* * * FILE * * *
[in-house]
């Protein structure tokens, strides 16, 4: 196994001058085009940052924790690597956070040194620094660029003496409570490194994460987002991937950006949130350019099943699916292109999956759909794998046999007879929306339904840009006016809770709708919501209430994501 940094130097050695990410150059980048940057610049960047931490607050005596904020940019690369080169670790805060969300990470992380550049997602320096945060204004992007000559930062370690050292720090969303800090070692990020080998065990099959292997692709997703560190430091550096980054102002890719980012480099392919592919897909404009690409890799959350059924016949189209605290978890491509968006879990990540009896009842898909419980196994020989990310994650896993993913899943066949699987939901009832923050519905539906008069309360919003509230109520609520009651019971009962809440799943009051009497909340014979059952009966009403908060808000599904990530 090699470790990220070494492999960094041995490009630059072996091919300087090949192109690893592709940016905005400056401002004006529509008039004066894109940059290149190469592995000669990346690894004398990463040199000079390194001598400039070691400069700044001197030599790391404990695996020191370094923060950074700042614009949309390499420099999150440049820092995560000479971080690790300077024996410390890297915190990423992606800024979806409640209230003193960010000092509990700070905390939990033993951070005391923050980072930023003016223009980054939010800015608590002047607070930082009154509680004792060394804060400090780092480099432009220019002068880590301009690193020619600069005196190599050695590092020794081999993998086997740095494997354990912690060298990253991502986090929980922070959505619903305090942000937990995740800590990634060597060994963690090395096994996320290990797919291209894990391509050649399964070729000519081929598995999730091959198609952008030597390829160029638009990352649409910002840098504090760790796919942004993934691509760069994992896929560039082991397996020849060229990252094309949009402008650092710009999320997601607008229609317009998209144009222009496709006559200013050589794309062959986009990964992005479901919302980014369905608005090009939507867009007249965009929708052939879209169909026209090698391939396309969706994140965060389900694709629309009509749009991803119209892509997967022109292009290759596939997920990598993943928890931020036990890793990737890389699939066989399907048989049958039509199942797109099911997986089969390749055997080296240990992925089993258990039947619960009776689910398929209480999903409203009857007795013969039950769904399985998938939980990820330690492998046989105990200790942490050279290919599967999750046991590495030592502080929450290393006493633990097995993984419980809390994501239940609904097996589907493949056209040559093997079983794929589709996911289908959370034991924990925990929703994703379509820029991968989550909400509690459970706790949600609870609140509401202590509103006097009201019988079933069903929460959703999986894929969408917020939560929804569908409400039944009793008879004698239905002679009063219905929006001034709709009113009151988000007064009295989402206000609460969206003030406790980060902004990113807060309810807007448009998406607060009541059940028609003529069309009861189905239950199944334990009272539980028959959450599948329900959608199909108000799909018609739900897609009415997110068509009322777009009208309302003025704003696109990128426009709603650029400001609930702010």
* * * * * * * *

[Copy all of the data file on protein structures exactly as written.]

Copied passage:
[in-house]
């Protein structure tokens, strides 16, 4: 196994001058085009940052924790690597956070040194620094660029003496409570490194994460987002991937950006949130350019099943699916292109999956759909794998046999007879929306339904840009006016809770709708919501209430994501 940094130097050695990410150059980048940057610049960047931490607050005596904020940019690369080169670790805060969300990470992380550049997602320096945060204004992007000559930062370690050292720090969303800090070692990020080998065990099959292997692709997703560190430091550096980054102002890719980012480099392919592919897909404009690409890799959350059924016949189209605290978890491509968006879990990540009896009842898909419980196994020989990310994650896993993913899943066949699987939901009832923050519905539906008069309360919003509230109520609520009651019971009962809440799943009051009497909340014979059952009966009403908060808000599904990530 090699470790990220070494492999960094041995490009630059072996091919300087090949192109690893592709940016905005400056401002004006529509008039004066894109940059290149190469592995000669990346690894004398990463040199000079390194001598400039070691400069700044001197030599790391404990695996020191370094923060950074700042614009949309390499420099999150440049820092995560000479971080690790300077024996410390890297915190990423992606800024979806409640209230003193960010000092509990700070905390939990033993951070005391923050980072930023003016223009980054939010800015608590002047607070930082009154509680004792060394804060400090780092480099432009220019002068880590301009690193020619600069005196190599050695590092020794081999993998086997740095494997354990912690060298990253991502986090929980922070959505619903305090942000937990995740800590990634060597060994963690090395096994996320290990797919291209894990391509050649399964070729000519081929598995999730091959198609952008030597390829160029638009990352649409910002840098504090760790796919942004993934691509760069994992896929560039082991397996020849060229990252094309949009402008650092710009999320997601607008229609317009998209144009222009496709006559200013050589794309062959986009990964992005479901919302980014369905608005090009939507867009007249965009929708052939879209169909026209090698391939396309969706994140965060389900694709629309009509749009991803119209892509997967022109292009290759596939997920990598993943928890931020036990890793990737890389699939066989399907048989049958039509199942797109099911997986089969390749055997080296240990992925089993258990039947619960009776689910398929209480999903409203009857007795013969039950769904399985998938939980990820330690492998046989105990200790942490050279290919599967999750046991590495030592502080929450290393006493633990097995993984419980809390994501239940609904097996589907493949056209040559093997079983794929589709996911289908959370034991924990925990929703994703379509820029991968989550909400509690459970706790949600609870609140509401202590509103006097009201019988079933069903929460959703999986894929969408917020939560929804569908409400039944009793008879004698239905002679009063219905929006001034709709009113009151988000007064009295989402206000609460969206003030406790980060902004990113807060309810807007448009998406607060009541059940028609003529069309009861189905239950199944334990009272539980028959959450599948329900959608199909108000799909018609739900897609009415997110068509009322777009009208309302003025704003696109990128426009709603650029400001609930702010």